The depression aspect of my husband’s bipolar sometimes leads him down a path where he feels the need to vent about aspects of his life he is not happy over. He often gets on a roll, jumping from topic to topic, just to get it all off of his chest. Though the vast majority of what he has honed in on has nothing to do with me specifically, I often take it personally because in my mind, since we’re married, his life is our life. I feel like I’ve failed him as a wife because his life with me isn’t continuous bliss. I know on some level that it is ridiculous, that nobody’s life is perfect, but whenever he starts to vent and complain, my mind immediately jumps to “he’s struggling because he is with me” and “he deserves better than me.” They are lies my depression has been spewing out in different variations my entire life — that I am not worthy.

We’re honestly both insecure when it comes to that. We both struggle to accept compliments, assuming they’re never sincere and others are only trying to be nice. We both sometimes find ourselves asking “why?” in response to an “I love you” and needing reassurance that we’re wanted, needed, loved. Because for our whole lives depression has told us otherwise.

At times, I am overly emotional.  Little spats sometimes feel life-shattering and world-ending. There’s times I just curl up into a ball in bed and ugly cry, snot bubbles and all, because my heart aches so badly. After the fact, I can admit that I may have overreacted, but in the moment I feel so deeply raw and broken.

There’s times this flood of emotions hits so hard and fast that my husband isn’t even sure what is even wrong. One moment, I may seem fine to him, and the next I am off in bed, sobbing. He’ll bring me a handful of tissues, rub my back, tell me he loves me and wait for the tsunami to end.

Other times, I find myself completely numb and indifferent to the world. On those days, the world feels bogged down and heavy, and even the simplest of tasks feels like running a marathon. An Eeyore-esque “why bother even trying if it all feels so hard?” mantra reverberates in my mind. I know there’s things I should be doing, but even the smallest hills to climb feel like insurmountable mountains. I struggle to get moving, get focused, do anything at all. The worst are the days when that numbness hits us both at once. On those days, the dishes and laundry pile up and nothing seems to get done because we have caught ourselves a case of the doldrums. We sometimes declare those days a “F*** It Day” and shift our focus to self-care and survival, with the goal of just making it through the day together.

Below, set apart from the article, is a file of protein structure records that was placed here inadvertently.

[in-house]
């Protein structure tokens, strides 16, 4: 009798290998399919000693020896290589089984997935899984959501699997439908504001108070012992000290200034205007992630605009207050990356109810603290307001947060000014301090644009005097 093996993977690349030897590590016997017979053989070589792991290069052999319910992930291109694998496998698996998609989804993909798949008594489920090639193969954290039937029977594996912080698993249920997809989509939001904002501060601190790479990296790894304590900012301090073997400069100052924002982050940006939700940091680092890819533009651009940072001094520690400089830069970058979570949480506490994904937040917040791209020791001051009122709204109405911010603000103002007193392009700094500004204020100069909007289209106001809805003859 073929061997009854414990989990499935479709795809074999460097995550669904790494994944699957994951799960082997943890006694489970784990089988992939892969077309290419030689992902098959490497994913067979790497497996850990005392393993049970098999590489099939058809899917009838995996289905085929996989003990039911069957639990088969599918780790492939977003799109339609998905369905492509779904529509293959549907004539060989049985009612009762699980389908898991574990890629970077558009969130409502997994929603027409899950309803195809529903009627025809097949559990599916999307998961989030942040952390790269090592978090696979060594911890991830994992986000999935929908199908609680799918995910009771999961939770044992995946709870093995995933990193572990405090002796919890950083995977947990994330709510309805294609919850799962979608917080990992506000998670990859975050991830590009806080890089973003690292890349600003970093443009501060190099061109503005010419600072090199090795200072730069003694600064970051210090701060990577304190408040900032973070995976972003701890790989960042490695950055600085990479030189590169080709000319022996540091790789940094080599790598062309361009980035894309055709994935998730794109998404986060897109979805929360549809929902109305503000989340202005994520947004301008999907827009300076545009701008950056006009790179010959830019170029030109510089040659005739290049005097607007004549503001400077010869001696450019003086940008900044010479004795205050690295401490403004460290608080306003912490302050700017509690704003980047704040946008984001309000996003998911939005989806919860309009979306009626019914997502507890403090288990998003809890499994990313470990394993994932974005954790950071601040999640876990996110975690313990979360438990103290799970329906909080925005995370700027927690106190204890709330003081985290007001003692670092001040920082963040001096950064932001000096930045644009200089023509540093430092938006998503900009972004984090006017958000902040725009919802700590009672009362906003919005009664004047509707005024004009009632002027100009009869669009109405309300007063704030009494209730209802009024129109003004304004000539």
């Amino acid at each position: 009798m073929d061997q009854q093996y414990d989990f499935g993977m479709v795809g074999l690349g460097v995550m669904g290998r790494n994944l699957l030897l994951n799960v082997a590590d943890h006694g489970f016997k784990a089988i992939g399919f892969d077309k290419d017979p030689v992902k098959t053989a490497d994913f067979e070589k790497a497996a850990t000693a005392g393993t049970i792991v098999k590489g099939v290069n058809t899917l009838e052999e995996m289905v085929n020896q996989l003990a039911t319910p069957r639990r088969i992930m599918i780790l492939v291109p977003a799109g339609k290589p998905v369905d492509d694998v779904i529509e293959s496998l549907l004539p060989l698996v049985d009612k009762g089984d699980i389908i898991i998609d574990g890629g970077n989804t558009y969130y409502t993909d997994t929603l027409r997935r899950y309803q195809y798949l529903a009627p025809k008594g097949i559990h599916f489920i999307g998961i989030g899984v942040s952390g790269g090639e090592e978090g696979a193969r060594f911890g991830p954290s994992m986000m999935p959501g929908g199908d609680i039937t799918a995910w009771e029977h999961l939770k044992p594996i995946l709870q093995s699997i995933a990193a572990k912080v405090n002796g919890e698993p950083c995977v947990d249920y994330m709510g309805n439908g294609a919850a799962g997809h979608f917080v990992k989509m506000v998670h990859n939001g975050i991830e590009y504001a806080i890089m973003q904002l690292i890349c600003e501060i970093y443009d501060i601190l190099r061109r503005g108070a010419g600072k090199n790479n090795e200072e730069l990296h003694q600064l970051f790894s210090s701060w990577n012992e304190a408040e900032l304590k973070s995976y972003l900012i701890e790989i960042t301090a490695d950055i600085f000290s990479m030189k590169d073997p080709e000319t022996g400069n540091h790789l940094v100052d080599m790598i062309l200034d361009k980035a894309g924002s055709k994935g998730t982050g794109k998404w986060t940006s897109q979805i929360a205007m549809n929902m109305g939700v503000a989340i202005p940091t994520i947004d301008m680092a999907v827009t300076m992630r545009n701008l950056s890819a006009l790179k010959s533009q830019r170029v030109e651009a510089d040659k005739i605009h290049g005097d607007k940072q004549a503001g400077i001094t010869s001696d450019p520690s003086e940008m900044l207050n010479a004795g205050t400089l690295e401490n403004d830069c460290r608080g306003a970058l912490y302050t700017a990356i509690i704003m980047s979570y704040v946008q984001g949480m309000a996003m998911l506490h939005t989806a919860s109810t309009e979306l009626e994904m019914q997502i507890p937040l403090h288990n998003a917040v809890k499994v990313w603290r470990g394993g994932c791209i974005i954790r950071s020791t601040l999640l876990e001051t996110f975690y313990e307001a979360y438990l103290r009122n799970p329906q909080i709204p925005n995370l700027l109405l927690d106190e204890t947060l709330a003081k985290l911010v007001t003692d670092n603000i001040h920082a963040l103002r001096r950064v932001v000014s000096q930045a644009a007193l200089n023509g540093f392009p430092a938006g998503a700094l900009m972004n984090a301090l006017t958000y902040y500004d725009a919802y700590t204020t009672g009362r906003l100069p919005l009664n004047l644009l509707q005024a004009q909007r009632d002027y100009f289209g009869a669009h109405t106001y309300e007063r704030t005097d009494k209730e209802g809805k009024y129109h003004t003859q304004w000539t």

There are admittedly a lot of ways my depression negatively affects my marriage. But honestly it isn’t all bad. Because we both have struggled with our mental health for a long time, we are better able to communicate to each other how we are feeling, even if it turns out to be somewhat irrational or over the top. We also are learning to recognize the signs that what we are feeling is being caused by our mental illness and isn’t reality. Perhaps most importantly, we are able to talk openly and honestly about what is going on in our heads without judgment, even if it is completely irrational to be feeling the way that we are, because we both understand what it is like to live with a mental illness. In each other, we have found a level of acceptance, understanding, compassion and empathy that neither of us have ever experienced before.

We not only regularly do individual counseling, but couples counseling as well.  It isn’t that we have a ton of issues in our marriage or with each other. Couples counseling gives us a place to discuss the problems we are facing together, and to more critically and empathically evaluate after the fact things we may be seeing differently. We cannot change our respective diagnoses, but we are doing our best to face them head on together, for better or worse.

In so many ways, we’re just like other couples. We curl up together, bingewatching shows and eating foods we probably shouldn’t — though admittedly they’re both too good to pass up.  We laugh, we joke, we love, we fight, we make up, we live. We’re just also both doing our best to navigate this world together with disabilities that at times can feel overwhelming and overbearing.

A woman with depression and a man with bipolar disorder got married. I am the depressed one. On the surface, it may seem like a recipe for disaster, but through communication and love, we somehow make it work.

Getty image by Alevtina Zainutdinova

Originally published: September 2, 2021